The road to the river to Manu

Trip Start Nov 03, 2012
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Trip End Dec 31, 2012


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Flag of Peru  ,
Thursday, November 29, 2012

Up at half five to rapidly get ready for our 11 hour road trip to the inner edge of Manu National Park.
Unfortunately the 'paid bill' from last night seemed to have been unpaid with dramatic consequences. Dramatic in that our current cash funds did not actual meet the now required $540USD remainder.

Some shuffling and splitting the bill with card payment resulted in it bring finalised but we had to wait for another five mins for the new staff at the desk (possibly why we had to pay the bill now) to write out a comprehensive receipt.
This we will use for insurance purposes and see if ultimately, it does any good.

Our bus had arrived and so had our other participant, Heather, a currently retired woman from NSW. Our bus filled even further by the addition of Mel, an Australian Passport holding American from NSW.
Carlos our driver and Leo our cook completed our Safari Seven.

What to say about the drive.
Well. Mostly it goes up. Up from Cusco, through a village where we stopped for a breakfast of bread, coffee and possibly the best scrambled eggs I've had in a month. Up further to about 4000 metres above sea level where it begins the slow, methodical and danger inspired trip around the outer edge of the Andes to the other (north) side.
The stone outcrops occasionally revealed empty tombs pre columbian and possibly pre Incan. The roads were not smooth and nor did the fill backseat drivers with patience and/or calm.
We stopped at a point to cross a river, which conveniently, contained a town with a market (bottle of water, 1L, 2.50Sols) a toilet (reportedly .50Soles but 1Sole in practice) and an opportunity to view some interpretations of fokelore heroes of the area depicted in gold in the town square, each with a story to tell (told by Edward) partially about how the Catholic Church was doing its darnedest to pull the andian Catholics away from their traditional belief systems that had been incorporated into the modern mountain Christianity.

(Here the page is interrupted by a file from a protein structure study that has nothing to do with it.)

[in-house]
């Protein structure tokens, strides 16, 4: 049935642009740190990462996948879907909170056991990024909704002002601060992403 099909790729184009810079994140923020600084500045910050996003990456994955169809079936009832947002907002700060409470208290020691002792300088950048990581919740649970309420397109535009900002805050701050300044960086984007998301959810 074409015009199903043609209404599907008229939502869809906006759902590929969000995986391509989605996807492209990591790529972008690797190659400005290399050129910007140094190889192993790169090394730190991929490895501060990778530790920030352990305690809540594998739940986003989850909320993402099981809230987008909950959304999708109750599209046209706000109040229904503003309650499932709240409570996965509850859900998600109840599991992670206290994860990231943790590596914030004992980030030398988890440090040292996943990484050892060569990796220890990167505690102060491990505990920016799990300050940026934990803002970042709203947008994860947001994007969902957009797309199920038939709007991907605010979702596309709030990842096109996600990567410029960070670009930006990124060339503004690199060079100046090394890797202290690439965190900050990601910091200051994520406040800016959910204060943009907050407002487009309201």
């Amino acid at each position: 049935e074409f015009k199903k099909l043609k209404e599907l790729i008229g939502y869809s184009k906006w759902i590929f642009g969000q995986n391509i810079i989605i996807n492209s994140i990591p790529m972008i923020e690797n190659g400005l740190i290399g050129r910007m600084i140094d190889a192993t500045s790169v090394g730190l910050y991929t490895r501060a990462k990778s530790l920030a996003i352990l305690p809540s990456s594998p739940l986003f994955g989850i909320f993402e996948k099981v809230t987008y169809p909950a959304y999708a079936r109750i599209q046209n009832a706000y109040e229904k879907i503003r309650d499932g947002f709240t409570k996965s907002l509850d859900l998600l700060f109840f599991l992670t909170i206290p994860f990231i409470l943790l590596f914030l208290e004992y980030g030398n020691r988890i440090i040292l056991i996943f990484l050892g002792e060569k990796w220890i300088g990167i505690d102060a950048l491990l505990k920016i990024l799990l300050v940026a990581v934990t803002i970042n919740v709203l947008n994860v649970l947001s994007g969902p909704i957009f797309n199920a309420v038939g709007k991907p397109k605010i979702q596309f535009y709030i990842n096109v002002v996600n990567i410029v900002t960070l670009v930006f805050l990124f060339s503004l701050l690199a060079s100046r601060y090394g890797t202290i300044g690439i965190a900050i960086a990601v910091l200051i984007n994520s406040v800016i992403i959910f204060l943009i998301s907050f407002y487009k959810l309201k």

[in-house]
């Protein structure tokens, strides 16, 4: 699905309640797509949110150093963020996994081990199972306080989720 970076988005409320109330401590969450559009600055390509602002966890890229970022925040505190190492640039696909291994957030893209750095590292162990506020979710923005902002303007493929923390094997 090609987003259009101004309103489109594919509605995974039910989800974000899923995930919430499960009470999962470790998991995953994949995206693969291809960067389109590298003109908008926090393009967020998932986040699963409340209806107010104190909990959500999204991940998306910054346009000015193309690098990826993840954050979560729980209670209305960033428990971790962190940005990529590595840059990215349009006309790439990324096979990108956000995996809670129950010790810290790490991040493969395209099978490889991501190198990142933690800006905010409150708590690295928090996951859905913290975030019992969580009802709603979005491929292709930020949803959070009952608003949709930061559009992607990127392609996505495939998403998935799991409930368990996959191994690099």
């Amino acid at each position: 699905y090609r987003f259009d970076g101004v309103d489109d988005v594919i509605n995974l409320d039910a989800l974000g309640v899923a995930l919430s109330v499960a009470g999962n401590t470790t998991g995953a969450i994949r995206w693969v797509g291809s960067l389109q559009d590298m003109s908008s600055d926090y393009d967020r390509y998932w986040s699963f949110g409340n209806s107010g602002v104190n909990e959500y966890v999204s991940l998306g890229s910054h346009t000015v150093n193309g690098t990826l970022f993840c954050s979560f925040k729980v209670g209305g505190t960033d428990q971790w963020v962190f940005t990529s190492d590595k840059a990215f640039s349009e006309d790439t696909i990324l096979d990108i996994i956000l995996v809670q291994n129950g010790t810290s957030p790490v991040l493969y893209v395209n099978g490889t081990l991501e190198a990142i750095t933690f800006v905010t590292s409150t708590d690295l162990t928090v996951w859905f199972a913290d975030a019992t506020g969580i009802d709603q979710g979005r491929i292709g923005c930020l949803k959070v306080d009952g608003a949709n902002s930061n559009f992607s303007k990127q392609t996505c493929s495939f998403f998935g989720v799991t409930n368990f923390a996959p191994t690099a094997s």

Back on the van and continuing into/around/through the mountain range, now onto unsealed roads constantly being repaired by crews of workmen, sometimes 10 with multiple machinery, sometimes just two, one in a hoe another climbing the cliff face with a machete for non specific reasons. Edward did tell us that, due to some generic 'politicians and road maintenance = stupid decisions' thing, the only time roads get fixed in the mountains, seems to be just before the rainy season, which is when they are most likely to be damaged.

The cliffs got sharper, the road more narrow. The drivers eyes (Carlos) luckily remained alert and more than a few times had to screech to a halt to avoid oncoming traffic, reverse up a hill around a corner to find a passing point for a truck before heading on down the hill.

The border of the park made a good toilet stop (no actual toilet) and a photo op with the sign.
We stopped at a disused concrete power post for lunch, using its handy surface as a seat.
Appetite may be returning but it was far from full strength.

Crossing a number of bridges we came to a collection of (mostly unused) bird hides that we reached by foot.
It was here, after a peaceful hour stroll that we were able to see the male 'cock of the rock' Peru's default national bird.
Many photos were taken.
Many.
And it brought new respect for wildlife photographers.

From that point in the cloud mountain (about 30%2525 of Manu park) it took us less than an hour to drop lower into the 'cloud hills' (typified by bamboo like grasses) and to our lodge for the evening.

Bamboo lodge.
Funky bamboo huts on stilts.
Clean toilets.
No hot showers.
An array of hot foods from our kitchen.
Random conversation between travellers.
Two hands of 500's and its lights out.

Tomorrow we move at 5 am.

Mossie bite record. 3.
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